Discovery and the BBC’s new series, “Life” is knock-your-socks off fantastic. Seven years in the making, the all-animal cast performs feats of daring, acts of subterfuge, and engages in fantastical flirting, all captured with crazy high-def cameras that had a lifelong devotee of nature programs like myself practically gasping out loud at the NYC premiere event last week. I’m talking totally amazing cinematography and painstakingly-procured shots (one of which- an English forest scene only a minute long – was two years in the making!) of animals and plants doing what we love to watch them do.
Narrated beautifully by Oprah Winfrey (David Attenborough narrates the BBC/UK version), I was lost in wonder for the length of the screening, which began with a cheetah hunting an ostrich, and ended with a dolphin’s narrow escape from an Orca. In between mantis stretched it’s legs in Madagascar, chameleons showed off their insance colors, Ibex fleed from foxes in Israel, flying fish in slo-mo skimmed the waves, hippos clashed over mates, grebes walked on water just for the joy of it, poison arrow frogs went to great lengths to protect their young (and an octopus gave its life for the next eight-legged generation), capuchin monkeys used tools and so much more.
Tune in at 8pm on Sunday March 21st to catch the magic on Discovery and other channels (check local listings).
A sneak preview of “Life”: Here’s how one of the planet’s smaller creatures makes a getaway.
BUT. To walk out of a beautifully put-together film highlighting “life” in all it’s multifarious beauty – which goes without saying is in peril worldwide, primarily due to human beings and our actions – to walk out in a sense of wonder at the life that surrounds us, and to smell cooking hamburgers, well it just stole the magic. Yup, mini-hamburgers and the smell of meat were what greeted us after the showing. And I feel compelled to write about it, because it is EXACTLY this disconnect between our actions and our intentions that has brought us to the brink of the major extinction that we are at the helm of.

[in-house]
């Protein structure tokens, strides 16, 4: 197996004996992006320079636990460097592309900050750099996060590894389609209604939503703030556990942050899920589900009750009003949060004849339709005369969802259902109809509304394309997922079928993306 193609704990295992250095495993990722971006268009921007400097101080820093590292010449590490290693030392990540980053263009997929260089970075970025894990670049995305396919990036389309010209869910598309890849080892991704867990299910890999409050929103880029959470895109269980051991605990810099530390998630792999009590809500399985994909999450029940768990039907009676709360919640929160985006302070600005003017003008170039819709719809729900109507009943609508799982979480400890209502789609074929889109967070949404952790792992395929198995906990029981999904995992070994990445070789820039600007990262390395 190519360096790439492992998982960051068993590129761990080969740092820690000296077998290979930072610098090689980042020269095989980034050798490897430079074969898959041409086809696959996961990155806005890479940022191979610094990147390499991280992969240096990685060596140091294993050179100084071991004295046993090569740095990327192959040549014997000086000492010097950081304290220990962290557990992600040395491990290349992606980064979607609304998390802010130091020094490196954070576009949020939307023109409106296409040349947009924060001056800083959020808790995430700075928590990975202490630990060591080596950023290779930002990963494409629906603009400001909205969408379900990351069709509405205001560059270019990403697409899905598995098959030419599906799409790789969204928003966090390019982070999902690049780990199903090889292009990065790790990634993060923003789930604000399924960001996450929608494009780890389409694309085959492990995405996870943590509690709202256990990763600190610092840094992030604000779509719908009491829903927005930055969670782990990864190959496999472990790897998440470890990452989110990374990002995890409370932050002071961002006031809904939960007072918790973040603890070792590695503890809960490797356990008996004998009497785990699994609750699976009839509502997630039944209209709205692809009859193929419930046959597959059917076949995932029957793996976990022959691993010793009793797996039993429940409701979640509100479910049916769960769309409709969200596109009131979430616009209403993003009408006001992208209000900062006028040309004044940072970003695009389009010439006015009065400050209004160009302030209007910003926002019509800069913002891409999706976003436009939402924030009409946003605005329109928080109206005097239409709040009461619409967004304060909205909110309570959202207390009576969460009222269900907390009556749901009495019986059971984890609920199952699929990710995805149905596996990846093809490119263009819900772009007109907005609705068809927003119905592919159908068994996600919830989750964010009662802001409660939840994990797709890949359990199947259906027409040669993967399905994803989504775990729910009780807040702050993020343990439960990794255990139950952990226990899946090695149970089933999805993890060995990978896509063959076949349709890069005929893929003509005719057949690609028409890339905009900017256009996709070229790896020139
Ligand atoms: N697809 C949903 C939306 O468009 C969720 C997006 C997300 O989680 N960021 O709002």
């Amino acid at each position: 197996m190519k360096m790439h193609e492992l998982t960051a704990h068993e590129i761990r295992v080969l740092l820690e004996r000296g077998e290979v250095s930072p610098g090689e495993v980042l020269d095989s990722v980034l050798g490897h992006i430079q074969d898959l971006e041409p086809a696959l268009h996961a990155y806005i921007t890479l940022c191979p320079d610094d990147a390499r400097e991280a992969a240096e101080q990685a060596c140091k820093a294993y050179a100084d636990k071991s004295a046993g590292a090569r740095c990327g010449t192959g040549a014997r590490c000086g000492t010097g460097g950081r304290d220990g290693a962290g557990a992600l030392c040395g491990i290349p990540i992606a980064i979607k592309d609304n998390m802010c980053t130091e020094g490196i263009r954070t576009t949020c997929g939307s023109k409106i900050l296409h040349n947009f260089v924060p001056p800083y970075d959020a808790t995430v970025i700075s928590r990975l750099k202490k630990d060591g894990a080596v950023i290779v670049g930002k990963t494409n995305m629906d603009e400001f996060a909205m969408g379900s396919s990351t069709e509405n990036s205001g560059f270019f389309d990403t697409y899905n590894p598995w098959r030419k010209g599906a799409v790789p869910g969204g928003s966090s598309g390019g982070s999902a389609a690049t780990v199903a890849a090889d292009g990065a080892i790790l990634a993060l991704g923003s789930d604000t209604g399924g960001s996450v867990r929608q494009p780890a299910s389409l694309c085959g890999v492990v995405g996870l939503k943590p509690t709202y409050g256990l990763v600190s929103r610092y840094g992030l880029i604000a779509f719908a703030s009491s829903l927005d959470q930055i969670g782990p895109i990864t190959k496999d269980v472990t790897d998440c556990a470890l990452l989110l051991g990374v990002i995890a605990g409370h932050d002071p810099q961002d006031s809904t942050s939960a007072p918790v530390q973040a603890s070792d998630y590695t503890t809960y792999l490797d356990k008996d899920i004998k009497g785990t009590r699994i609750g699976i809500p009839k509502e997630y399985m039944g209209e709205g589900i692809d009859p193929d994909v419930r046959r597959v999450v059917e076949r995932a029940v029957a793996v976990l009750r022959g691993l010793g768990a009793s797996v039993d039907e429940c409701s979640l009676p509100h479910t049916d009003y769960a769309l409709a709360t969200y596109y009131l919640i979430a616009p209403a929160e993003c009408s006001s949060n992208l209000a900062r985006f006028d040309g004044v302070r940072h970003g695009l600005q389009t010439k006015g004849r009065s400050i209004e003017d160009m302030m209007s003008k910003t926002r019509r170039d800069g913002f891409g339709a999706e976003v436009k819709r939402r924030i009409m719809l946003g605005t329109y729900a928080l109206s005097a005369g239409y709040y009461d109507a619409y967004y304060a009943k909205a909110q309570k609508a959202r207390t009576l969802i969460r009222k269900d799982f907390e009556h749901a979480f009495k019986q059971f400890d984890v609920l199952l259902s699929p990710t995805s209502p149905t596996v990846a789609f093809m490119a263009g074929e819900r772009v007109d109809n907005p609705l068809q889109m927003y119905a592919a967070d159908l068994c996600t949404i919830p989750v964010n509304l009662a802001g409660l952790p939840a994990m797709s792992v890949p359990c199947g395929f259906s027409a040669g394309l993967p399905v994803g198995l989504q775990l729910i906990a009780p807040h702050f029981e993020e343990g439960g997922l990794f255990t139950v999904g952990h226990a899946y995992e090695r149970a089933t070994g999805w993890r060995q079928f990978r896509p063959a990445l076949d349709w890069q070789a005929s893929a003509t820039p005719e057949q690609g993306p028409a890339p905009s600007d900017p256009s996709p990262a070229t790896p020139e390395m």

As omnivores, we have the choice to eat and enjoy a terrific variety of foods, and can live very healthfully (probably even more so) eschewing meat from our diets. And before you mention it, please don’t compare me or the other well-dressed attendees of the Lincoln Center premiere of Life to wild animals we watched who must eat what they can catch, when they can catch it. We humans have developed agriculture, food processing and cooking, and even restaurants.
And however you feel about the eating of animals (I’m not even going to go into animal cruelty here), nobody can deny the fact that meat takes an incredible amount of energy – and produces tons of emissions, compared to veggies: Cows produce more methane (a greenhouse gas), takes more fresh water, and create more CO2 per pound than almost any other food. Climate change directly affects the viability of animals’ habitats (and less habitat means fewer animals, plants and insects). Cattle farming is responsible for rainforest destruction in South America, and pork farming here in the US (and abroad) is so polluting that some local water supplies are rendered undrinkable near hog farms. We also poach and eat (especially in the case of fisheries) other animals out of existence or nearly so.
While this might not convince everyone to be a vegetarian tomorrow, is it so much to ask that a film celebrating life (and PR team promoting it) would respect it a little more? Would a single veggie meal make anyone feel terribly deprived or something? We are NOT the wild animals we watched on the screen, we have choice.
I let my consternation be known to the Discovery team. I wrote: “We are very healthfully able to eschew carbon-producing, energy intensive foods like beef and fish, who have enough pressure on their populations and habitats-thanks to our voracious appetites-as is.”
Amber Harris, Manager of Digital Communications at Discovery had this to say in response: “We certainly support everyone’s ability to make their own dietary decisions (including cheetahs, Komodo dragons, humpback whales and humans, too). That being said, we offered a variety of options for everyone to select from.”
Serving meat and fish at an event centered around the gloriousness of life is the very definition of cognitive dissonance. My date and I left disgusted, but not surprised, and walked uptown to Blossom, where the proprietors truly care about life – and animals- by not eating them.